Today WYSO Curious takes on a question that’s simple, but also age-old. It involves a feature familiar to Yellow Springs locals: the actual springs after which the town is named.
The springs inside a preserve called Glen Helen look bright yellowish orange where the water comes out. So listener Jonathan Kouse, an occasional visitor to the Glen, asked, “Why are the Yellow Springs yellow?”
I turned to Glen Helen director Nick Boutis for the basics. We head down the big stone steps to the springs as he explains the basic hydrology of the region.
“We’re in an area where the aquifer has enormous pressure on it and water is just coming up all over the place,” Boutis says. The names of towns like Yellow Springs and Bellbrook and the city of Springfield pay homage to the areas excessive water, which flows over the region’s hills in rivers, creeks and streams, but also bubbles up from powerful and porous underground aquifers.
Uphill from a creek on a narrow path, we arrive at the beautiful yellowish-orange rock formation with the famous tinted water flowing out of it. Boutis says local folks actually put these rocks here decades ago—the spring used to just bubble up out of the ground, leaving an orange tint on the leaves and sticks as it headed down hill towards the creek. Sediment from the water has added to the human-placed rocks over time, so they’re curvy and natural-looking.
Boutis says long before all this was here, people came here for the water that bubbled up in this spot. Many believed in its healing powers.
“They would be enticed here to travel to Yellow Springs by train and drink from the Yellow Springs to be cured of their bilious affections and other health challenges of being a midwesterner in the 19th century,” he says.
After thousands of years of use and inhabitation by Native Americans (including the Hopewell, the Miami and the Shawnee) the Yellow Springs creek, a feeder for the Little Miami River down
the hill, became a colonialists’ tourist attraction and the site of a small resort in the 1800s. A dam was put in to create a pond for resort-goers to recreate in—the dam broke and was replaced in the great flooding of 1913, but photos from as recent as the 1960s show people ice-skating on the pond it created. Glen Helen became a nature preserve in 1929, when Hugh Taylor Birch donated the land to Antioch College.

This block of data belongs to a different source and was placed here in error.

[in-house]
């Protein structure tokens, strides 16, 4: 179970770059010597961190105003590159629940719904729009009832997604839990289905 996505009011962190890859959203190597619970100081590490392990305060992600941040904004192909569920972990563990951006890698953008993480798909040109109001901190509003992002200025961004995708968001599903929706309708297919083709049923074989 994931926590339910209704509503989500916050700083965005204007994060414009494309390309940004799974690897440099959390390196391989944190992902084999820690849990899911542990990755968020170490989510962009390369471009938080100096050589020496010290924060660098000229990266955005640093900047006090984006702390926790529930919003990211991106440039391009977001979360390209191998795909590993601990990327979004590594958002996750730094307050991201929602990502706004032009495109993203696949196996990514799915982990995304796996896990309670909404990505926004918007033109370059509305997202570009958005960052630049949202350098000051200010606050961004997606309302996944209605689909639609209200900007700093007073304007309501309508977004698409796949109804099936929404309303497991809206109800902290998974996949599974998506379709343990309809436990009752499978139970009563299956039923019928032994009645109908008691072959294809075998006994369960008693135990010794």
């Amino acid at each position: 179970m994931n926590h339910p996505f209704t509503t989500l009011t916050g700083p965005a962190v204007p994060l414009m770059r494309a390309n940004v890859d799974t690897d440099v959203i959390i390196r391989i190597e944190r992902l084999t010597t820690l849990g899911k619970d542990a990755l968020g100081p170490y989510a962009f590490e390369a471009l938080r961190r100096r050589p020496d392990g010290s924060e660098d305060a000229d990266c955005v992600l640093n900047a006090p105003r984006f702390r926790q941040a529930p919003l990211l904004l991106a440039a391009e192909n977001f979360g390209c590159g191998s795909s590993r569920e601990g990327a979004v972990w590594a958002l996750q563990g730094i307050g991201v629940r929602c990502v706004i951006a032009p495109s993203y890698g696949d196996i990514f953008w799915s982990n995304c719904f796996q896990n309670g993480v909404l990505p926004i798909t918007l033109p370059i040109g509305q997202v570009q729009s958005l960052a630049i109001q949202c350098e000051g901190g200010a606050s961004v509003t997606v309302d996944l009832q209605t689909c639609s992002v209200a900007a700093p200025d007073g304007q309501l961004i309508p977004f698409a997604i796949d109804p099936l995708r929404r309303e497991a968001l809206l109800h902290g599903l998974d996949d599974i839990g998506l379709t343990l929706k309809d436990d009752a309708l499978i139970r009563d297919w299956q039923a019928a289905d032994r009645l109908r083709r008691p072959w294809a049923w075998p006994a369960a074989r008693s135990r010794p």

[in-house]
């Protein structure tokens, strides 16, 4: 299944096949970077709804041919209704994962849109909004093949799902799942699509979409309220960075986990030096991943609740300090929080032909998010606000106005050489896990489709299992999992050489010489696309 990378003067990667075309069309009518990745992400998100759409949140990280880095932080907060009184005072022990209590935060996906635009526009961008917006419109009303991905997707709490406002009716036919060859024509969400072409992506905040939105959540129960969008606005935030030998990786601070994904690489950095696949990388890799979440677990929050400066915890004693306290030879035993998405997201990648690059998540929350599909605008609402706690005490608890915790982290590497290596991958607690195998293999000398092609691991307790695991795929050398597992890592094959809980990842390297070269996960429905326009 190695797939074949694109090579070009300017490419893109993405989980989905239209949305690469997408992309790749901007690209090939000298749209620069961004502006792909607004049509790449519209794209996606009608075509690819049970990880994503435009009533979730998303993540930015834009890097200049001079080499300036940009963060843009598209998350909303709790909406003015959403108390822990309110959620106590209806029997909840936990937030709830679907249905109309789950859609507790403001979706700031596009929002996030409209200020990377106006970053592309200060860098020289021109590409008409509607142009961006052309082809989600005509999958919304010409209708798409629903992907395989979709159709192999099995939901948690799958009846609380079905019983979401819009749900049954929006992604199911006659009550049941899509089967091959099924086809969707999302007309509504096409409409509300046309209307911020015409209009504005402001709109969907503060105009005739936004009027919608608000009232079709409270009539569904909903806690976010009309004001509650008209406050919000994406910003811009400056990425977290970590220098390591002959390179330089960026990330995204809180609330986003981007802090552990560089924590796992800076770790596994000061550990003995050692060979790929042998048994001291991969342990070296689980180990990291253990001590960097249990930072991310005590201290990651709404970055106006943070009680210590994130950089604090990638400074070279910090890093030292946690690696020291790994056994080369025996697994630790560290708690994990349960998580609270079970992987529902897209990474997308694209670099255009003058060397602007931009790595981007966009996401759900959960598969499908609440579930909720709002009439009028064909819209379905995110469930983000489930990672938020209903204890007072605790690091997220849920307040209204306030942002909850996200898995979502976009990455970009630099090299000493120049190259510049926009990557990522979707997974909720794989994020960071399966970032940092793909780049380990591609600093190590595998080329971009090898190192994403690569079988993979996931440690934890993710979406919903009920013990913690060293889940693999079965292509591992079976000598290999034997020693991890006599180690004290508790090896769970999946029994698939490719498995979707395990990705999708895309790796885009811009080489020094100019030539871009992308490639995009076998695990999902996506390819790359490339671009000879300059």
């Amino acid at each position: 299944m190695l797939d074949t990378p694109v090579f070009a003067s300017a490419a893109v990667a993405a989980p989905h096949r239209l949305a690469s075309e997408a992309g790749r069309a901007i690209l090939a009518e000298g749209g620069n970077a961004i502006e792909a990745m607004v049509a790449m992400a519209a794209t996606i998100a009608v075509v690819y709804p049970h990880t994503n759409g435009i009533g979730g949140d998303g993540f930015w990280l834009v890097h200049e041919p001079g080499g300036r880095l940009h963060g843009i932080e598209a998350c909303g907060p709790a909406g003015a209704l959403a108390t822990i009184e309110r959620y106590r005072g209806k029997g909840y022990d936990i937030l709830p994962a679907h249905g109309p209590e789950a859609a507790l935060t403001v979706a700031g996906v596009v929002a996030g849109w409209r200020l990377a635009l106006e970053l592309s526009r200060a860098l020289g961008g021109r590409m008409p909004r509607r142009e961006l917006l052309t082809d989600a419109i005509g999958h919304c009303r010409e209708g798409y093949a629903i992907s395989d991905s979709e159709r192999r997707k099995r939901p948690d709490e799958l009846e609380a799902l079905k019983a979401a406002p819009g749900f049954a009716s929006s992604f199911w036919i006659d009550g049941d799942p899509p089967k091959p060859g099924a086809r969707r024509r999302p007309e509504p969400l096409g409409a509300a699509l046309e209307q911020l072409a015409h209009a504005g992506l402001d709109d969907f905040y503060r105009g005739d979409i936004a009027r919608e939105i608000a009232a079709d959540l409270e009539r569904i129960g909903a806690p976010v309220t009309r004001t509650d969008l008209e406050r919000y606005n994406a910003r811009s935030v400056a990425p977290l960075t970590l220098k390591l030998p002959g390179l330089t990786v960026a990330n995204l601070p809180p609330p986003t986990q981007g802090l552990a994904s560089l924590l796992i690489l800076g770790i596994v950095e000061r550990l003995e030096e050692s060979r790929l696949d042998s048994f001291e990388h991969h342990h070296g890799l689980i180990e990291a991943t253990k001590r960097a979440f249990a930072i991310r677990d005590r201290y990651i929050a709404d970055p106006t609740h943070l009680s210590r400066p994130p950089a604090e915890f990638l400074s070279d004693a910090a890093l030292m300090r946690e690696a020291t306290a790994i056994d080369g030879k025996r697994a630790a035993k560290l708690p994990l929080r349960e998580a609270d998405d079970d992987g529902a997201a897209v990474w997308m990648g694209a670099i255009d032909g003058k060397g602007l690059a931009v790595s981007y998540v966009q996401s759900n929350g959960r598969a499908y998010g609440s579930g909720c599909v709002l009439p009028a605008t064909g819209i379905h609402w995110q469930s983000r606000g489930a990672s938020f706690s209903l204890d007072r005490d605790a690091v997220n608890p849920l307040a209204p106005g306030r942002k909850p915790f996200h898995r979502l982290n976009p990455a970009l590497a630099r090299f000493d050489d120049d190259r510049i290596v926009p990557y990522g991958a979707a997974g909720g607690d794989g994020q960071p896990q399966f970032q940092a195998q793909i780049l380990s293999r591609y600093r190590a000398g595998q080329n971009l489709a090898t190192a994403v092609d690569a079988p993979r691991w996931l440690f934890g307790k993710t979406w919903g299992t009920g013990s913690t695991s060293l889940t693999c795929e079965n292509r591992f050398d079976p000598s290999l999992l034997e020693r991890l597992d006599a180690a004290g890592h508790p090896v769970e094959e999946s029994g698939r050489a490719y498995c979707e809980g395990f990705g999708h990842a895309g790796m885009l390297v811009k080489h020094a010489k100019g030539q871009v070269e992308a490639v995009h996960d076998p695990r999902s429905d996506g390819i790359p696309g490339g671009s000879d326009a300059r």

The famous Yellow Springs became a public good, and Boutis says he knows of nowhere else in the region with similar springs—the Glen actually has two locations where the water comes up yellow, another further down the same ridge from the better-known spring.
So...why are the springs yellow?
“Why is the Yellow Spring yellow?” says Audrey McGowin of Wright State University. “It has a little bit to do with the magic of chemistry.”
McGowin is a chemistry professor who takes her class to study the chemistry of the spring every year. She says when the water is underground, in the aquifer untouched by air, it’s clear rather than orange or yellow.
“The magic of chemistry is that it combines with oxygen in the air and forms what we know as rust,” she says.
So that’s our answer: rust. The iron in the water hits oxygen, becomes rust, and settles out pretty quickly into that orange-yellow sediment. And McGowin says it’s actually the sediment creating the color, so if you put the water in a clear bottle, the iron will cling to the bottle make it look yellow. She says the iron level in the yellow springs is 10 to 100 times more than area wells she and her students have measured.
It’s hard to pinpoint where the iron sediment in such a high concentration all comes from. McGowin says there could be a vugg, an underground deposit of iron near the spring that’s being dissolved bit by bit and bubbling to the surface with the water. Or, the geology underground could just generally contain a lot of iron.
Can you drink it?
Our question-asker, Jonathan Kouse, also wanted to know whether the spring is safe to drink. Local legend has it that if you drink from the Yellow Spring, you’ll always come back (or, some say, you’ll never leave Yellow Springs), and it’s not uncommon to see people taking sips. The water flows out at a steady 52 degrees all times of year, giving it a pleasant cooling effect in the summer and a steady warmth in the depths of winter.
McGowin says the spring is fairly chemical-free, and there’s no real danger to the iron levels—but she still has a chemist’s answer.
“It seems very refreshing. But I wouldn’t encourage anyone to drink untreated water, just in general,” she says. The clincher there is that there are plenty of animals and pets in the Glen, and “they can make deposits of certain types.”
Still, her class has never measured unusually high levels of bacteria such as e-coli or problematic algal toxins in the water from the Yellow Spring, and the iron and other minerals associated with the hard water can indeed have positive health effects.
McGowin isn’t heavy into the superstition stuff, but I still bring it up a few times.
“Now that you mention it, we do have a certain faculty member in my department who comments that there must be a lot of lithium in the water because everyone in Yellow Springs is so happy,” she says. Her professional opinion is that they haven’t yet measured for that.
Full disclosure: both Glen Helen Nature Preserve and WYSO Public Radio belong to Antioch College. Glen Helen had no editorial influence over the content of the story and the question was submitted by an independent listener.
WYSO Curious is our occasional series about your questions and curiosities—let us know what you are curious about in the Miami Valley, and your question could get answered by a WYSO reporter. WYSO Curious is a partnership with Hearken, founded by Jennifer Brandel based on her work at Curious City/WBEZ Chicago.